• wos:000355332000001
  • scopus:84930619939
ISSN
1879-0852
DOI
10.1016/j.ejca.2015.04.002
language
English
LU publication?
yes
id
3581809e-32d3-4fee-a861-93cc1c07fc5e (old id 5453601)
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http://www.ncbi.nlm.nih.gov/pubmed/25958037?dopt=Abstract
date added to LUP
2015-06-04 18:17:50
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2017-10-01 03:21:26
@article{3581809e-32d3-4fee-a861-93cc1c07fc5e,
  abstract     = {Survival after childhood cancer has improved substantially over recent decades. Although cancer in childhood is rare increasingly effective treatments have led to a growing number of long-term survivors. It is estimated that there are between 300,000 and 500,000 childhood cancer survivors in Europe. Such good survival prospects raise important questions relating to late effects of treatment for cancer. Research has shown that the majority will suffer adverse health outcomes and premature mortality compared with the general population. While chronic health conditions are common among childhood cancer survivors, each specific type of late effect is very rare. Long-term effects must be considered particularly when addressing complex multimodality treatments, and taking into account the interaction between aspects of treatment and genotype. The PanCare Network was set up across Europe in order to effectively answer many of these questions and thereby improve the care and quality of life of survivors. The need for a structured long-term follow-up system after childhood cancer has been recognised for some time and strategies for implementation have been developed, first nationally and then trans-nationally, across Europe. Since its first meeting in Lund in 2008, the goal of the PanCare Network has been to coordinate and implement these strategies to ensure that every European survivor of childhood and adolescent cancer receives optimal long-term care. This paper will outline the structure and work of the PanCare Network, including the results of several European surveys, the start of two EU-funded projects and interactions with relevant stakeholders and related projects.},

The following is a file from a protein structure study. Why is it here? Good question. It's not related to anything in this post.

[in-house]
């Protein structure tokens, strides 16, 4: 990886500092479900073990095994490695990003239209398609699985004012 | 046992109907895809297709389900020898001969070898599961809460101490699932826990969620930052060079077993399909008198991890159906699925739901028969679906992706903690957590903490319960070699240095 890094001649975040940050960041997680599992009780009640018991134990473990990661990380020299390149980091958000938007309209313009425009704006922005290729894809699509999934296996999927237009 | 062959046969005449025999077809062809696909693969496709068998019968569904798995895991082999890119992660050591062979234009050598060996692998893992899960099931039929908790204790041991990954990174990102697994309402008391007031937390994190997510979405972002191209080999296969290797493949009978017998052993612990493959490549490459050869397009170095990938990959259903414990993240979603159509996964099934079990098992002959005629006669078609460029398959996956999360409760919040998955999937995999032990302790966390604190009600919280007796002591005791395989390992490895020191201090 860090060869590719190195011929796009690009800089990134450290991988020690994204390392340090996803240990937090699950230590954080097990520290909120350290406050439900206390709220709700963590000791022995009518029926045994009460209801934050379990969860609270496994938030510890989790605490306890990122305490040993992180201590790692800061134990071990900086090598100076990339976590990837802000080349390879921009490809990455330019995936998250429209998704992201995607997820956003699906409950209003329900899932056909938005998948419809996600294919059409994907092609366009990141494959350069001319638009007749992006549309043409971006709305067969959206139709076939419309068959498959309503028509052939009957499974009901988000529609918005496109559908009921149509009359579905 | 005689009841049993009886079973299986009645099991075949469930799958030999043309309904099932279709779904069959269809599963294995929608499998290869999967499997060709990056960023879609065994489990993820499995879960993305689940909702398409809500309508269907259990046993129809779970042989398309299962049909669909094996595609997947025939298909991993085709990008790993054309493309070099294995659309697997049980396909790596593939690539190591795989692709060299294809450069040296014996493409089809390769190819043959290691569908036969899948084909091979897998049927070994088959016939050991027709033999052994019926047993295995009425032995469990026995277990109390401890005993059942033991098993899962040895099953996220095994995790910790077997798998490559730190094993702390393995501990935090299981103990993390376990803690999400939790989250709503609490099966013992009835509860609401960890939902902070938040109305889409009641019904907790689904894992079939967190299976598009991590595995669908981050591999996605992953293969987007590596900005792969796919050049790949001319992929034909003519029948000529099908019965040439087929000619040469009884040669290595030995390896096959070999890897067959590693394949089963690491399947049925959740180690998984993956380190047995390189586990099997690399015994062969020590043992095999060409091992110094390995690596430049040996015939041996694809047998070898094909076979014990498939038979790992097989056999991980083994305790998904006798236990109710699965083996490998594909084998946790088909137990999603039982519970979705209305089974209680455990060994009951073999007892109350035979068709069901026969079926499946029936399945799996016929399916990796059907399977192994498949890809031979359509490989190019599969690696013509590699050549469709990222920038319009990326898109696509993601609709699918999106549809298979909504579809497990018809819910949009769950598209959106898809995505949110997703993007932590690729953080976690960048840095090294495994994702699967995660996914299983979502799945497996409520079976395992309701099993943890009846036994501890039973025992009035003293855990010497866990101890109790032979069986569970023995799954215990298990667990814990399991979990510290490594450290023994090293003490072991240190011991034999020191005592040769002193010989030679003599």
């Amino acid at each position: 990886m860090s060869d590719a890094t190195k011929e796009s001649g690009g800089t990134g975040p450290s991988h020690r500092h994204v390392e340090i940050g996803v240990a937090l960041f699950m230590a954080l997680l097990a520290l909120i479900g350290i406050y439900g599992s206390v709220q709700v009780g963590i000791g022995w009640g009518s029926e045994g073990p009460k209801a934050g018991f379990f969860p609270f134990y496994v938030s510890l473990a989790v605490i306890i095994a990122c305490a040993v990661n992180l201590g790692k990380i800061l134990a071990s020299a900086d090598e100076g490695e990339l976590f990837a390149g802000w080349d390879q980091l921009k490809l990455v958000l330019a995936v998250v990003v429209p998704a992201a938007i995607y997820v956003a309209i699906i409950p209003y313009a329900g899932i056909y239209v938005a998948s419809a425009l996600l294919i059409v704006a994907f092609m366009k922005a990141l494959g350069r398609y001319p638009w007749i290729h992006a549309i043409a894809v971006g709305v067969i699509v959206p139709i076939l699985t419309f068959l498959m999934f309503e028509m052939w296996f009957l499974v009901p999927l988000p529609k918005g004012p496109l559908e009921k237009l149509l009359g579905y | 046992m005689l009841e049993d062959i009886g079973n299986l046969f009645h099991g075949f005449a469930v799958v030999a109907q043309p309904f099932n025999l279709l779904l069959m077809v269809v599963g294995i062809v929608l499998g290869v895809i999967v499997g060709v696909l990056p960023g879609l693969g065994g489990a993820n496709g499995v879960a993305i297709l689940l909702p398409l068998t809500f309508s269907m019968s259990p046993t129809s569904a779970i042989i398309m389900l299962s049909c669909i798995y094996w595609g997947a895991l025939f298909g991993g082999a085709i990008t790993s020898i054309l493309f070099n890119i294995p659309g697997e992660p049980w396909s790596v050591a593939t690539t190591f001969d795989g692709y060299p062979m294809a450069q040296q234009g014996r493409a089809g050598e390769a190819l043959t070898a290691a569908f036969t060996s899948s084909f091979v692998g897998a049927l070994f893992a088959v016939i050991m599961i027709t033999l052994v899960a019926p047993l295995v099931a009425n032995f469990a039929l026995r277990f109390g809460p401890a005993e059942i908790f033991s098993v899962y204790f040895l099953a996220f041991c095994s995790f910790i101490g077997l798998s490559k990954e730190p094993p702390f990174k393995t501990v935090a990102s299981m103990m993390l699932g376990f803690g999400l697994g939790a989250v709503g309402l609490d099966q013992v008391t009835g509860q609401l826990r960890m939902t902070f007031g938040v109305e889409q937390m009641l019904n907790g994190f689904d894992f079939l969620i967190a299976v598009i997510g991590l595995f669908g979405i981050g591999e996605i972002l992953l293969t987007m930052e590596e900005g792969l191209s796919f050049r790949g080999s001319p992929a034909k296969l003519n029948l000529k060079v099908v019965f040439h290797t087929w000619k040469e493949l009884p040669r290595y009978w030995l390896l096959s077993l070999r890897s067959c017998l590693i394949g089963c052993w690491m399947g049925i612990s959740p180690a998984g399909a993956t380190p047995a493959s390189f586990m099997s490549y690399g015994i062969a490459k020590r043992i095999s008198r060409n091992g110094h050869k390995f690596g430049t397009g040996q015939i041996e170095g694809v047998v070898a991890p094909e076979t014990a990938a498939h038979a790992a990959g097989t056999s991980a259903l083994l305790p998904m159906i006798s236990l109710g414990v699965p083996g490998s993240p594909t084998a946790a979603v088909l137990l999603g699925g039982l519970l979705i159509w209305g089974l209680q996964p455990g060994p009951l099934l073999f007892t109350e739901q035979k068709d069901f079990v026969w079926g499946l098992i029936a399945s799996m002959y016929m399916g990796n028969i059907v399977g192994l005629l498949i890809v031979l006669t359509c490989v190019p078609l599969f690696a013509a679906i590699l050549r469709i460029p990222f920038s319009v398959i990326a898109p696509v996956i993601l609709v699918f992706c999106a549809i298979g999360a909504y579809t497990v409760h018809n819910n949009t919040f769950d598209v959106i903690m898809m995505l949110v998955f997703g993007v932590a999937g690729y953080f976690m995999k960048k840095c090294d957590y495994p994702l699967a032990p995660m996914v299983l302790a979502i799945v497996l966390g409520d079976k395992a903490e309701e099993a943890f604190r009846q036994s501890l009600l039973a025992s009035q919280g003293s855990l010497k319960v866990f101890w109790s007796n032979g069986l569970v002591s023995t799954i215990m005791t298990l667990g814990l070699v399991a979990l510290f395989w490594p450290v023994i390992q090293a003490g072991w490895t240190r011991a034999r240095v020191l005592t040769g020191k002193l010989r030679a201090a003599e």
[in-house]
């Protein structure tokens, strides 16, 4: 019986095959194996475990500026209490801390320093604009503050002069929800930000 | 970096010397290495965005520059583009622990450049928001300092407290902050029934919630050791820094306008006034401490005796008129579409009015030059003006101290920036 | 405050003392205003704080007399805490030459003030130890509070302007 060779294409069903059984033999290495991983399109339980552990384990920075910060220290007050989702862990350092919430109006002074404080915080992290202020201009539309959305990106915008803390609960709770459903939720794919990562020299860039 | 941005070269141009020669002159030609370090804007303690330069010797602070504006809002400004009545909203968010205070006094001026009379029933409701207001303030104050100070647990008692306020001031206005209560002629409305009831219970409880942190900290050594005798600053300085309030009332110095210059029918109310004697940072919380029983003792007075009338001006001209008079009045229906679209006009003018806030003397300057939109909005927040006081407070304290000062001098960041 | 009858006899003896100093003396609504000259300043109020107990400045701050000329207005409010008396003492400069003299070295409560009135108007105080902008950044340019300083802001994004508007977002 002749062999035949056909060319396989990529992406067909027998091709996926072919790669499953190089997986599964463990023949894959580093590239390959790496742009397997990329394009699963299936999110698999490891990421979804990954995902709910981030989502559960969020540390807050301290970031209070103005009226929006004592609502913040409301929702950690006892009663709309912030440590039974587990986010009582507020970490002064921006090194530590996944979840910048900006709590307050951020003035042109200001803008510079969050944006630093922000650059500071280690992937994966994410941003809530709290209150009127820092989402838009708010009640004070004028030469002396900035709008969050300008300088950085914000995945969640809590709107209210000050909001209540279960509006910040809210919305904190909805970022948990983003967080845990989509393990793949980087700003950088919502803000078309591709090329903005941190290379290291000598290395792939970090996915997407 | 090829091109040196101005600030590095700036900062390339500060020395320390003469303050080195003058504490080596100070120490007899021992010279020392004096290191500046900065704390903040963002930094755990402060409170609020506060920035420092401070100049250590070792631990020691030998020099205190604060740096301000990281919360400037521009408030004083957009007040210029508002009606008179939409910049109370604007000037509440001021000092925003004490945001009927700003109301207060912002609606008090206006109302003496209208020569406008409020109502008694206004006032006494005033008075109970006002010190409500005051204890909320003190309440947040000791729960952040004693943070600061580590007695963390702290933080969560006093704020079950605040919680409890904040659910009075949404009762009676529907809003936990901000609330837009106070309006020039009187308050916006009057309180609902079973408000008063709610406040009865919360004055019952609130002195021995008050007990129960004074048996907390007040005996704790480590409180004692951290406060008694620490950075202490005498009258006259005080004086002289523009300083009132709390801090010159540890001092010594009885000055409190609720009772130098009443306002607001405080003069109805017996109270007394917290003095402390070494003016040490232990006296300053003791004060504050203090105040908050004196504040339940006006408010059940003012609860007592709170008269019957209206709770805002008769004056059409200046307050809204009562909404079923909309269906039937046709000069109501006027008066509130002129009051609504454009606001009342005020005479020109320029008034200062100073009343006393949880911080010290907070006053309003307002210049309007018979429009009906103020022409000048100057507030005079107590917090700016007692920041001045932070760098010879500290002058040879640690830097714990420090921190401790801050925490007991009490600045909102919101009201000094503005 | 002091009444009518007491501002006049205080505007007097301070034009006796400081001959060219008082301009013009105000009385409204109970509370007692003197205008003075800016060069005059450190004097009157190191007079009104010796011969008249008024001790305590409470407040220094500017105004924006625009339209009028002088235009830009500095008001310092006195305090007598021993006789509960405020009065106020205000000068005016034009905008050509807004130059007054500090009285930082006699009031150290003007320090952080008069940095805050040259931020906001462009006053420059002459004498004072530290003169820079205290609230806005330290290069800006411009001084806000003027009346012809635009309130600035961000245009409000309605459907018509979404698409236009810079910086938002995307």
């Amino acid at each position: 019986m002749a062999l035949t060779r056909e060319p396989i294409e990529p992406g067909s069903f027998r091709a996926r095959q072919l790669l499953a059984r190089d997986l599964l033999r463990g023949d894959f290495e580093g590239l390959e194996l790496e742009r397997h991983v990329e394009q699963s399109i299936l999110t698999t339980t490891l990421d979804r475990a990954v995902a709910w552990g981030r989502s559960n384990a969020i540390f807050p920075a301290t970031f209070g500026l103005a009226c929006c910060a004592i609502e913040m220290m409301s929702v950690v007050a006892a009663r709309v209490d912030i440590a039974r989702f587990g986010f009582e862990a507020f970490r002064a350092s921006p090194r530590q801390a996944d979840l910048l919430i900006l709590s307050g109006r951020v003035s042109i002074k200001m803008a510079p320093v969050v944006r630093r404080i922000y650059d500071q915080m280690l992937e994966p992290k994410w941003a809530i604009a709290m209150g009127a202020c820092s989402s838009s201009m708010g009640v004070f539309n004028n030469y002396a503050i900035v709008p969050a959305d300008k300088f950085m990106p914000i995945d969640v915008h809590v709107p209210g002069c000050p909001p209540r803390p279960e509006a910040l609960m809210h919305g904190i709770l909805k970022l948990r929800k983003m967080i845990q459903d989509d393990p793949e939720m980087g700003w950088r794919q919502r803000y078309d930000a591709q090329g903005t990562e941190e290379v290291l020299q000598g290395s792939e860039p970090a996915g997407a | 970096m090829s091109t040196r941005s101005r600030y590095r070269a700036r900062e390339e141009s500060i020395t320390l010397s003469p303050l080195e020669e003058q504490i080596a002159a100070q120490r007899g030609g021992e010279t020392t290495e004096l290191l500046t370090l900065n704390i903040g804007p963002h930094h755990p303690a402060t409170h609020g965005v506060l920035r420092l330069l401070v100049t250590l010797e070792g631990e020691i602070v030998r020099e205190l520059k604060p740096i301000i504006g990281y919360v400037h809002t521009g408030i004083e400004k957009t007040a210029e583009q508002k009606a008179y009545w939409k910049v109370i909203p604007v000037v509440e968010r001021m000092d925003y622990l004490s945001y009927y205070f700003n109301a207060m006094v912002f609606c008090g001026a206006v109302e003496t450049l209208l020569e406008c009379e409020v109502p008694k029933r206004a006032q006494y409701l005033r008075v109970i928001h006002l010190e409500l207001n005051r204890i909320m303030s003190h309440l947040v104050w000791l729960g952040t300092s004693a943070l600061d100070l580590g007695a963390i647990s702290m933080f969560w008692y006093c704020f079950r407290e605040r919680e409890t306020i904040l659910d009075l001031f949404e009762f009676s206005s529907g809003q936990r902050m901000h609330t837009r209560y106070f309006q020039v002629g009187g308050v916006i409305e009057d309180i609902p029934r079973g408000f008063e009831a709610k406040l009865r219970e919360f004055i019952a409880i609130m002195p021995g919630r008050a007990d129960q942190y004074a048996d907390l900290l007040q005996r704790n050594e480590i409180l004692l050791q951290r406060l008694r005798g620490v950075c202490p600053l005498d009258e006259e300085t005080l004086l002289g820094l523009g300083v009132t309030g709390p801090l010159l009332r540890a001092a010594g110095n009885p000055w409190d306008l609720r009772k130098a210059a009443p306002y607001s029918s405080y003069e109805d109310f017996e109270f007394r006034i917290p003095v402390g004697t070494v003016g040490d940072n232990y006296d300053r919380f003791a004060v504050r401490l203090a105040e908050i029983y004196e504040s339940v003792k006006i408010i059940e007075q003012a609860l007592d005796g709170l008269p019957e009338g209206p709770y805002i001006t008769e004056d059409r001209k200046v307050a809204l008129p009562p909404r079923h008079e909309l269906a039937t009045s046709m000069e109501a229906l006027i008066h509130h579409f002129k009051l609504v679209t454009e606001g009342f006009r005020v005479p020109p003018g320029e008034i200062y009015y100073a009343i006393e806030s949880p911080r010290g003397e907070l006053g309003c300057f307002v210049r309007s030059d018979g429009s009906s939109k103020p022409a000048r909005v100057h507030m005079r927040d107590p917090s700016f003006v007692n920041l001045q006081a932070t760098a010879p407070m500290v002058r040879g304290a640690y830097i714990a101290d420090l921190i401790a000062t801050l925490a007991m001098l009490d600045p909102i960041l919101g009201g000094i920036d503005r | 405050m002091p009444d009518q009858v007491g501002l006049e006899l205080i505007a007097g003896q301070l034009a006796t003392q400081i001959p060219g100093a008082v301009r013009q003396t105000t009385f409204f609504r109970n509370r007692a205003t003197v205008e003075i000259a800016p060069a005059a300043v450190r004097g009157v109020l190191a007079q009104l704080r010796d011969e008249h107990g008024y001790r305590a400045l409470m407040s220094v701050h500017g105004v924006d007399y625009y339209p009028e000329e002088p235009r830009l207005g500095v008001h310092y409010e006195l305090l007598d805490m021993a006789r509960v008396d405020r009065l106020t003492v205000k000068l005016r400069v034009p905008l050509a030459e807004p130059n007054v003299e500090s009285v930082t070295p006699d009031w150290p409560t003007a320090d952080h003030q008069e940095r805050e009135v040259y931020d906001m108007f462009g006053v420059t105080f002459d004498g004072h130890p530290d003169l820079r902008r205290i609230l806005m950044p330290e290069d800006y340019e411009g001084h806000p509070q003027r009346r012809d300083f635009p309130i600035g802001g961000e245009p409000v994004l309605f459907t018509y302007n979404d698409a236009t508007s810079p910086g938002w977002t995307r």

author       = {Hjorth, Lars and Haupt, Riccardo and Skinner, Roderick and Grabow, Desiree and Byrne, Julianne and Karner, Sabine and Levitt, Gill and Michel, Gisela and van der Pal, Helena and Bárdi, Edit and Beck, Jörn D and de Vathaire, Florent and Essig, Stefan and Frey, Eva and Garwicz, Stanislaw and Hawkins, Mike and Jakab, Zsuzsanna and Jankovic, Momcilo and Kazanowska, Bernarda and Kepak, Tomas and Kremer, Leontien and Lackner, Herwig and Sugden, Elaine and Terenziani, Monica and Zaletel, Lorna Zadravec and Kaatsch, Peter},
  issn         = {1879-0852},
  language     = {eng},
  number       = {10},
  pages        = {1203--1211},
  publisher    = {IFAC & Elsevier Ltd.},
  series       = {European Journal of Cancer},
  title        = {Survivorship after childhood cancer: PanCare: A European Network to promote optimal long-term care.},
  url          = {http://dx.doi.org/10.1016/j.ejca.2015.04.002},
  volume       = {51},
  year         = {2015},
}